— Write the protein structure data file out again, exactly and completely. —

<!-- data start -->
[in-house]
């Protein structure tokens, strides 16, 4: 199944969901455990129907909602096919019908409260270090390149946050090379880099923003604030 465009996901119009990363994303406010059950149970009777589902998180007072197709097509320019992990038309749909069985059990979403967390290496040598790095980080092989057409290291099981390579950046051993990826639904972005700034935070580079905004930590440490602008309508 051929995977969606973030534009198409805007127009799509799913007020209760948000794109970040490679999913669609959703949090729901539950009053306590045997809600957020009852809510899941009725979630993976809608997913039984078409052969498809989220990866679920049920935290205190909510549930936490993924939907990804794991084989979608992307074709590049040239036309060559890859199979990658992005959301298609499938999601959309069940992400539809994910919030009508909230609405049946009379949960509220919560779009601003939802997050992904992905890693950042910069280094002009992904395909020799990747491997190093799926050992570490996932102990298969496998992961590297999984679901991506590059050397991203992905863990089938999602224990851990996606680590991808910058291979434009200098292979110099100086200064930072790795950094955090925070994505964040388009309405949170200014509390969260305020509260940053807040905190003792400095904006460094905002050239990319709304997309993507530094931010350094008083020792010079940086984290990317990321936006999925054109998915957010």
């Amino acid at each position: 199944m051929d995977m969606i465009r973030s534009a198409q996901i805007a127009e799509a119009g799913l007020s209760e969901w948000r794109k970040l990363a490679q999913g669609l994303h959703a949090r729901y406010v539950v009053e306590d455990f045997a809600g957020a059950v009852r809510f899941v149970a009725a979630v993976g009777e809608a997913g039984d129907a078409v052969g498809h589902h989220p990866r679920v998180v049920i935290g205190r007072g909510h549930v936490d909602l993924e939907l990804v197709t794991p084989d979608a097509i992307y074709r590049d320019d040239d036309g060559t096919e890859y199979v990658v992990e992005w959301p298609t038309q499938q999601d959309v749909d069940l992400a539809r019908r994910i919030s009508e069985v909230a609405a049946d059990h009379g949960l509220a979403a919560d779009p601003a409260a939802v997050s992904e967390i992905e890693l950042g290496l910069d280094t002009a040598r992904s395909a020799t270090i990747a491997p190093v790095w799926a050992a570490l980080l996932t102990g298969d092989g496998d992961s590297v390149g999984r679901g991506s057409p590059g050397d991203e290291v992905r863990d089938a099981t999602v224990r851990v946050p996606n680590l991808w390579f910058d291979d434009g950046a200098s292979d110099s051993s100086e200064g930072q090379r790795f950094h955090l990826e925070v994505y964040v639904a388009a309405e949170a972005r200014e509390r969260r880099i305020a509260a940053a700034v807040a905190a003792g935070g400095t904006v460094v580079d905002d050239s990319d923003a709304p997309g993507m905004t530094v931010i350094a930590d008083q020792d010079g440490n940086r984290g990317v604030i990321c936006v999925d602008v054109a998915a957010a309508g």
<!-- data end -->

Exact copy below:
[in-house]
């Protein structure tokens, strides 16, 4: 199944969901455990129907909602096919019908409260270090390149946050090379880099923003604030 465009996901119009990363994303406010059950149970009777589902998180007072197709097509320019992990038309749909069985059990979403967390290496040598790095980080092989057409290291099981390579950046051993990826639904972005700034935070580079905004930590440490602008309508 051929995977969606973030534009198409805007127009799509799913007020209760948000794109970040490679999913669609959703949090729901539950009053306590045997809600957020009852809510899941009725979630993976809608997913039984078409052969498809989220990866679920049920935290205190909510549930936490993924939907990804794991084989979608992307074709590049040239036309060559890859199979990658992005959301298609499938999601959309069940992400539809994910919030009508909230609405049946009379949960509220919560779009601003939802997050992904992905890693950042910069280094002009992904395909020799990747491997190093799926050992570490996932102990298969496998992961590297999984679901991506590059050397991203992905863990089938999602224990851990996606680590991808910058291979434009200098292979110099100086200064930072790795950094955090925070994505964040388009309405949170200014509390969260305020509260940053807040905190003792400095904006460094905002050239990319709304997309993507530094931010350094008083020792010079940086984290990317990321936006999925054109998915957010």
């Amino acid at each position: 199944m051929d995977m969606i465009r973030s534009a198409q996901i805007a127009e799509a119009g799913l007020s209760e969901w948000r794109k970040l990363a490679q999913g669609l994303h959703a949090r729901y406010v539950v009053e306590d455990f045997a809600g957020a059950v009852r809510f899941v149970a009725a979630v993976g009777e809608a997913g039984d129907a078409v052969g498809h589902h989220p990866r679920v998180v049920i935290g205190r007072g909510h549930v936490d909602l993924e939907l990804v197709t794991p084989d979608a097509i992307y074709r590049d320019d040239d036309g060559t096919e890859y199979v990658v992990e992005w959301p298609t038309q499938q999601d959309v749909d069940l992400a539809r019908r994910i919030s009508e069985v909230a609405a049946d059990h009379g949960l509220a979403a919560d779009p601003a409260a939802v997050s992904e967390i992905e890693l950042g290496l910069d280094t002009a040598r992904s395909a020799t270090i990747a491997p190093v790095w799926a050992a570490l980080l996932t102990g298969d092989g496998d992961s590297v390149g999984r679901g991506s057409p590059g050397d991203e290291v992905r863990d089938a099981t999602v224990r851990v946050p996606n680590l991808w390579f910058d291979d434009g950046a200098s292979d110099s051993s100086e200064g930072q090379r790795f950094h955090l990826e925070v994505y964040v639904a388009a309405e949170a972005r200014e509390r969260r880099i305020a509260a940053a700034v807040a905190a003792g935070g400095t904006v460094v580079d905002d050239s990319d923003a709304p997309g993507m905004t530094v931010i350094a930590d008083q020792d010079g440490n940086r984290g990317v604030i990321c936006v999925d602008v054109a998915a957010a309508g």